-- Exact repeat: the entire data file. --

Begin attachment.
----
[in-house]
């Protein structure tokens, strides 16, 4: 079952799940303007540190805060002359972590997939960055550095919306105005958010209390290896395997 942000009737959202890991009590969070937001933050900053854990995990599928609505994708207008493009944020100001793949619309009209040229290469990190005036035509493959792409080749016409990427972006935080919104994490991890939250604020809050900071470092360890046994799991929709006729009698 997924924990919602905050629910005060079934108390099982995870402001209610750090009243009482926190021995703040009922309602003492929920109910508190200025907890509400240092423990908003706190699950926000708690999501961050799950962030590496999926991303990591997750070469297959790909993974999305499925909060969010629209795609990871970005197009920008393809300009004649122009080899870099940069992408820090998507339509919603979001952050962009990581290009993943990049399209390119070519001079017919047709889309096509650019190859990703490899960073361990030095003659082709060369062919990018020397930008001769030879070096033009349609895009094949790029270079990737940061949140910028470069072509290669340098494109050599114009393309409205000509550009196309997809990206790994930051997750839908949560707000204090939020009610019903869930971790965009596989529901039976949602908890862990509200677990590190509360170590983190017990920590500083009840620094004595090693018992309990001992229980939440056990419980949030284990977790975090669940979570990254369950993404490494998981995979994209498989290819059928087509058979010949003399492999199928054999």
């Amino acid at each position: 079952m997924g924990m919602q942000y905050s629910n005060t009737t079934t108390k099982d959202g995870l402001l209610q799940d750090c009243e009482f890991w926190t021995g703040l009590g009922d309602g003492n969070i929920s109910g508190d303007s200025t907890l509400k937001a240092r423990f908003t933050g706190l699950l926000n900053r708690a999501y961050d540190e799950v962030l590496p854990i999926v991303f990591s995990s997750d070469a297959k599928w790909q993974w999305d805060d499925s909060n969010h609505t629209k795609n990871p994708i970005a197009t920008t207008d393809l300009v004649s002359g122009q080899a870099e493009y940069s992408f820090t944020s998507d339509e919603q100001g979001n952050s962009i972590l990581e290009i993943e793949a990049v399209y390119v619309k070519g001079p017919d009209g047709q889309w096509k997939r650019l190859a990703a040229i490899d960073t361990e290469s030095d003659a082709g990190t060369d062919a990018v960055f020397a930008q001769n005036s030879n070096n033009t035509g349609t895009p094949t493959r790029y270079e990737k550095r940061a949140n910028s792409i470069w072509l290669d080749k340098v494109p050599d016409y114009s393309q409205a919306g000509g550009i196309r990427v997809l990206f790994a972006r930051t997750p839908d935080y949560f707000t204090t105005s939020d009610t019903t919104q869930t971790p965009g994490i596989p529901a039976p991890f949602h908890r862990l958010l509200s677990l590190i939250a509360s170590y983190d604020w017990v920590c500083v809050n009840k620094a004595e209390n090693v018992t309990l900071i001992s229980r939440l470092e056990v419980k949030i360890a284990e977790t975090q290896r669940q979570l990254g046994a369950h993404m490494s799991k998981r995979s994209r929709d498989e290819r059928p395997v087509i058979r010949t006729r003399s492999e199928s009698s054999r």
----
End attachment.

[in-house]
């Protein structure tokens, strides 16, 4: 079952799940303007540190805060002359972590997939960055550095919306105005958010209390290896395997 942000009737959202890991009590969070937001933050900053854990995990599928609505994708207008493009944020100001793949619309009209040229290469990190005036035509493959792409080749016409990427972006935080919104994490991890939250604020809050900071470092360890046994799991929709006729009698 997924924990919602905050629910005060079934108390099982995870402001209610750090009243009482926190021995703040009922309602003492929920109910508190200025907890509400240092423990908003706190699950926000708690999501961050799950962030590496999926991303990591997750070469297959790909993974999305499925909060969010629209795609990871970005197009920008393809300009004649122009080899870099940069992408820090998507339509919603979001952050962009990581290009993943990049399209390119070519001079017919047709889309096509650019190859990703490899960073361990030095003659082709060369062919990018020397930008001769030879070096033009349609895009094949790029270079990737940061949140910028470069072509290669340098494109050599114009393309409205000509550009196309997809990206790994930051997750839908949560707000204090939020009610019903869930971790965009596989529901039976949602908890862990509200677990590190509360170590983190017990920590500083009840620094004595090693018992309990001992229980939440056990419980949030284990977790975090669940979570990254369950993404490494998981995979994209498989290819059928087509058979010949003399492999199928054999």
């Amino acid at each position: 079952m997924g924990m919602q942000y905050s629910n005060t009737t079934t108390k099982d959202g995870l402001l209610q799940d750090c009243e009482f890991w926190t021995g703040l009590g009922d309602g003492n969070i929920s109910g508190d303007s200025t907890l509400k937001a240092r423990f908003t933050g706190l699950l926000n900053r708690a999501y961050d540190e799950v962030l590496p854990i999926v991303f990591s995990s997750d070469a297959k599928w790909q993974w999305d805060d499925s909060n969010h609505t629209k795609n990871p994708i970005a197009t920008t207008d393809l300009v004649s002359g122009q080899a870099e493009y940069s992408f820090t944020s998507d339509e919603q100001g979001n952050s962009i972590l990581e290009i993943e793949a990049v399209y390119v619309k070519g001079p017919d009209g047709q889309w096509k997939r650019l190859a990703a040229i490899d960073t361990e290469s030095d003659a082709g990190t060369d062919a990018v960055f020397a930008q001769n005036s030879n070096n033009t035509g349609t895009p094949t493959r790029y270079e990737k550095r940061a949140n910028s792409i470069w072509l290669d080749k340098v494109p050599d016409y114009s393309q409205a919306g000509g550009i196309r990427v997809l990206f790994a972006r930051t997750p839908d935080y949560f707000t204090t105005s939020d009610t019903t919104q869930t971790p965009g994490i596989p529901a039976p991890f949602h908890r862990l958010l509200s677990l590190i939250a509360s170590y983190d604020w017990v920590c500083v809050n009840k620094a004595e209390n090693v018992t309990l900071i001992s229980r939440l470092e056990v419980k949030i360890a284990e977790t975090q290896r669940q979570l990254g046994a369950h993404m490494s799991k998981r995979s994209r929709d498989e290819r059928p395997v087509i058979r010949t006729r003399s492999e199928s009698s054999r």